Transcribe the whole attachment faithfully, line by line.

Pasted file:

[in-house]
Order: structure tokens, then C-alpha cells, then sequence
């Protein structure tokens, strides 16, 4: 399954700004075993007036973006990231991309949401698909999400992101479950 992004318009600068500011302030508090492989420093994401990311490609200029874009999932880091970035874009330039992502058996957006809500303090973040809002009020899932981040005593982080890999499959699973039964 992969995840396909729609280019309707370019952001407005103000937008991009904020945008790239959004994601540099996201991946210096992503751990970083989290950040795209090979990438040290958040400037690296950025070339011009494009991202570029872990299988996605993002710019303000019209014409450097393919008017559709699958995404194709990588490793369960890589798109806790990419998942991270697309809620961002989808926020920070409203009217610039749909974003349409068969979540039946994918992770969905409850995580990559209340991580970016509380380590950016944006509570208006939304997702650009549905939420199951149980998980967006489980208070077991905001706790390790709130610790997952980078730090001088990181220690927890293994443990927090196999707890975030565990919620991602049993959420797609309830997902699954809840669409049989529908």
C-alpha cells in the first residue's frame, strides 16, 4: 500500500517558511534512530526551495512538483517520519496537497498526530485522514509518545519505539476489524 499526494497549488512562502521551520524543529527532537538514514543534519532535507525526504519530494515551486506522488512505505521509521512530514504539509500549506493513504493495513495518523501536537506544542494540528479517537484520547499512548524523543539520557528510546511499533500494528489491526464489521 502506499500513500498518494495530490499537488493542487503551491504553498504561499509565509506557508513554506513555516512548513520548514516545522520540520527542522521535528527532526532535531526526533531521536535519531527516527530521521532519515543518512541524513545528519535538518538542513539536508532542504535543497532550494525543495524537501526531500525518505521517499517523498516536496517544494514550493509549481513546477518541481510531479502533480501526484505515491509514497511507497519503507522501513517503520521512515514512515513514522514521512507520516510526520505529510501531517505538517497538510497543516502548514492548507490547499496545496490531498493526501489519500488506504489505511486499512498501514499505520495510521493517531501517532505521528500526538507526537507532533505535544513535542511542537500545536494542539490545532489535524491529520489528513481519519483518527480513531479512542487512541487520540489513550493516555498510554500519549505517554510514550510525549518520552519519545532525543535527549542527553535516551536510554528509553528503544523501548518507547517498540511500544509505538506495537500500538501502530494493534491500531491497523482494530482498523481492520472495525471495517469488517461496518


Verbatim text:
[in-house]
Order: structure tokens, then C-alpha cells, then sequence
């Protein structure tokens, strides 16, 4: 399954700004075993007036973006990231991309949401698909999400992101479950 992004318009600068500011302030508090492989420093994401990311490609200029874009999932880091970035874009330039992502058996957006809500303090973040809002009020899932981040005593982080890999499959699973039964 992969995840396909729609280019309707370019952001407005103000937008991009904020945008790239959004994601540099996201991946210096992503751990970083989290950040795209090979990438040290958040400037690296950025070339011009494009991202570029872990299988996605993002710019303000019209014409450097393919008017559709699958995404194709990588490793369960890589798109806790990419998942991270697309809620961002989808926020920070409203009217610039749909974003349409068969979540039946994918992770969905409850995580990559209340991580970016509380380590950016944006509570208006939304997702650009549905939420199951149980998980967006489980208070077991905001706790390790709130610790997952980078730090001088990181220690927890293994443990927090196999707890975030565990919620991602049993959420797609309830997902699954809840669409049989529908």
C-alpha cells in the first residue's frame, strides 16, 4: 500500500517558511534512530526551495512538483517520519496537497498526530485522514509518545519505539476489524 499526494497549488512562502521551520524543529527532537538514514543534519532535507525526504519530494515551486506522488512505505521509521512530514504539509500549506493513504493495513495518523501536537506544542494540528479517537484520547499512548524523543539520557528510546511499533500494528489491526464489521 502506499500513500498518494495530490499537488493542487503551491504553498504561499509565509506557508513554506513555516512548513520548514516545522520540520527542522521535528527532526532535531526526533531521536535519531527516527530521521532519515543518512541524513545528519535538518538542513539536508532542504535543497532550494525543495524537501526531500525518505521517499517523498516536496517544494514550493509549481513546477518541481510531479502533480501526484505515491509514497511507497519503507522501513517503520521512515514512515513514522514521512507520516510526520505529510501531517505538517497538510497543516502548514492548507490547499496545496490531498493526501489519500488506504489505511486499512498501514499505520495510521493517531501517532505521528500526538507526537507532533505535544513535542511542537500545536494542539490545532489535524491529520489528513481519519483518527480513531479512542487512541487520540489513550493516555498510554500519549505517554510514550510525549518520552519519545532525543535527549542527553535516551536510554528509553528503544523501548518507547517498540511500544509505538506495537500500538501502530494493534491500531491497523482494530482498523481492520472495525471495517469488517461496518